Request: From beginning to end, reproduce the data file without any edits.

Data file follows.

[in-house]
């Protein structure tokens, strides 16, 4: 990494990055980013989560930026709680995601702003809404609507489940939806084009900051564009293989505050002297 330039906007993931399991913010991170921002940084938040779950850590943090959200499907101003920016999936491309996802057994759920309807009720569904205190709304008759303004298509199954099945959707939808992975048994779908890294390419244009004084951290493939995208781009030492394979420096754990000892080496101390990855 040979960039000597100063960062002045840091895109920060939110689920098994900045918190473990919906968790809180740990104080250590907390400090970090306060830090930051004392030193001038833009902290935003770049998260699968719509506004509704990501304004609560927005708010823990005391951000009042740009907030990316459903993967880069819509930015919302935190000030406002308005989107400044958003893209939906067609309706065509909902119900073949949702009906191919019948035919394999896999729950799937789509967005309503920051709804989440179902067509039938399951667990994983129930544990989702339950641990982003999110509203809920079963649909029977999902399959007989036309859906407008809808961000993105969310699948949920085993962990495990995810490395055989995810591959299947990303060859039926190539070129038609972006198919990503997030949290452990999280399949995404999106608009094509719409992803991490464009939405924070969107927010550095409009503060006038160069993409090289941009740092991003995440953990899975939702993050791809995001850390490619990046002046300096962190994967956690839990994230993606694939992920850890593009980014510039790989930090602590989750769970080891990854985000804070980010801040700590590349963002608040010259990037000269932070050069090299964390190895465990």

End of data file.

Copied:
[in-house]
């Protein structure tokens, strides 16, 4: 990494990055980013989560930026709680995601702003809404609507489940939806084009900051564009293989505050002297 330039906007993931399991913010991170921002940084938040779950850590943090959200499907101003920016999936491309996802057994759920309807009720569904205190709304008759303004298509199954099945959707939808992975048994779908890294390419244009004084951290493939995208781009030492394979420096754990000892080496101390990855 040979960039000597100063960062002045840091895109920060939110689920098994900045918190473990919906968790809180740990104080250590907390400090970090306060830090930051004392030193001038833009902290935003770049998260699968719509506004509704990501304004609560927005708010823990005391951000009042740009907030990316459903993967880069819509930015919302935190000030406002308005989107400044958003893209939906067609309706065509909902119900073949949702009906191919019948035919394999896999729950799937789509967005309503920051709804989440179902067509039938399951667990994983129930544990989702339950641990982003999110509203809920079963649909029977999902399959007989036309859906407008809808961000993105969310699948949920085993962990495990995810490395055989995810591959299947990303060859039926190539070129038609972006198919990503997030949290452990999280399949995404999106608009094509719409992803991490464009939405924070969107927010550095409009503060006038160069993409090289941009740092991003995440953990899975939702993050791809995001850390490619990046002046300096962190994967956690839990994230993606694939992920850890593009980014510039790989930090602590989750769970080891990854985000804070980010801040700590590349963002608040010259990037000269932070050069090299964390190895465990």